Asiago family

Pron. Ass-see-ar-go

History of Asiago

A cheese produced in the North eastern part of Italy.
The PDO restricts the cattle & milk to be from the area in order to be called Asiago.
Around 1600, Asiago was first mentioned during an important festival featuring wool and cheeses. The production of Asiago is comprised of 4 Northern provinces; Vicenza, Padova, Trento and Treviso.

Asiago is a town in the Vicenza region, 1000mtrs above sea level.

This cheese is said to be one of the oldest cheeses from the region dating back to . Latin texts mention dairy production in the region during the 5th Century.
During the time when the church would demand ‘rent’ paid in cheese. At the time ewes milk was used, then later cows milk. The PDO became very important to preserve this cheese and its region.


Asiago is available in 5 ages.

Asiago Fresco (Fresh)

has a partial cooking of the walnut sized curds, when it is then salted and then pressed into moulds where the cheese has its stenciled banding applied to imprint the name of the cheese. After 3 weeks it is released yet the cheese doesn’t reach maturity until after 50 days of ripening. It is said to be best enjoyed before 2 months of age.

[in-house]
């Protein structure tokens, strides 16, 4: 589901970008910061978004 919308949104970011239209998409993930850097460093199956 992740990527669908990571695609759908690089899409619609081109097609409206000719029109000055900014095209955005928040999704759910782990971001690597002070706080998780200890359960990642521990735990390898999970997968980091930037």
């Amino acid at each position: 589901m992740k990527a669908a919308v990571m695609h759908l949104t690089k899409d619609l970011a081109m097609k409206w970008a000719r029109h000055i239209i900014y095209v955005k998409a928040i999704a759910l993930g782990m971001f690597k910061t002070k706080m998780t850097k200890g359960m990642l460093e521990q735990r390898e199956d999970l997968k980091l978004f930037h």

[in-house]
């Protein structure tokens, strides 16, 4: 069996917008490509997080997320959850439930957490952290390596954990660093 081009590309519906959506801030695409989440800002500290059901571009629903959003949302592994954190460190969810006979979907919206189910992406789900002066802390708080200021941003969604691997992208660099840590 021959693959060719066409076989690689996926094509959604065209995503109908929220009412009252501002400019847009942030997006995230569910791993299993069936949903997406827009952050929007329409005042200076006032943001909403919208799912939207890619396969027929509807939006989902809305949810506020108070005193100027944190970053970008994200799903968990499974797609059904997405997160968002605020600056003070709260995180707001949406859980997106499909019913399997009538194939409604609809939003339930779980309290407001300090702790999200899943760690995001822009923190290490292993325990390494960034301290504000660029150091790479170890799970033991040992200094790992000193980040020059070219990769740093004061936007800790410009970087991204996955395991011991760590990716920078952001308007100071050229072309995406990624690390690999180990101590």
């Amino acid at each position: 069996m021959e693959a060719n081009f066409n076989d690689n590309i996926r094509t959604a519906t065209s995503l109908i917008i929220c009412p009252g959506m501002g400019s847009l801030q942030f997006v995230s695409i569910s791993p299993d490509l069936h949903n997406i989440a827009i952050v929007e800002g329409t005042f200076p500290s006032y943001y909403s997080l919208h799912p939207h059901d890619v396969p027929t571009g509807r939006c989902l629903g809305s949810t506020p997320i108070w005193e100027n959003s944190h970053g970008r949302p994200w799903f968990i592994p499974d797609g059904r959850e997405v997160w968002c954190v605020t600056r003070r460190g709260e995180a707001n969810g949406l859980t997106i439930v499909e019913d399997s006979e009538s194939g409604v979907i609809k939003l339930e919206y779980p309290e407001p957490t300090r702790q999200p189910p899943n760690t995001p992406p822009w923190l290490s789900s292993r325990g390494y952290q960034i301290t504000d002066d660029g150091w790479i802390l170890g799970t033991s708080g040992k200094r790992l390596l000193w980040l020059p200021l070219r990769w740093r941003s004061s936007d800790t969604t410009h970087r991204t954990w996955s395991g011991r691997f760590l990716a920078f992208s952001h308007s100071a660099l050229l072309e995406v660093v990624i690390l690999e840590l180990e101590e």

With a soft elastic texture and irregular eyes, it smells like butter with an yoghurt like acidity, sweet with a slight acidity on the palate.

Asiago Stagionato (Aged)

The milk is left to settle where the cream is removed from the surface and then go through the same process as above with more pressing to remove excess whey.

Asiago Mezzano (Medium)

aged upto 6 months with a compact texture, smells of milk and fresh grass with a sweet taste.

Asiago Vecchio (Old)

aged up to 16months with a firm texture, smells of grass and fresh fruit, mostly pineapple sweetness notes.

Asiago Stravecchio (Very Old)

aged for 15 months or more. A hard textured cheese, golden in colour with very small eyes and notes of dried fruits and spices leaving a sharp aftertaste on the palate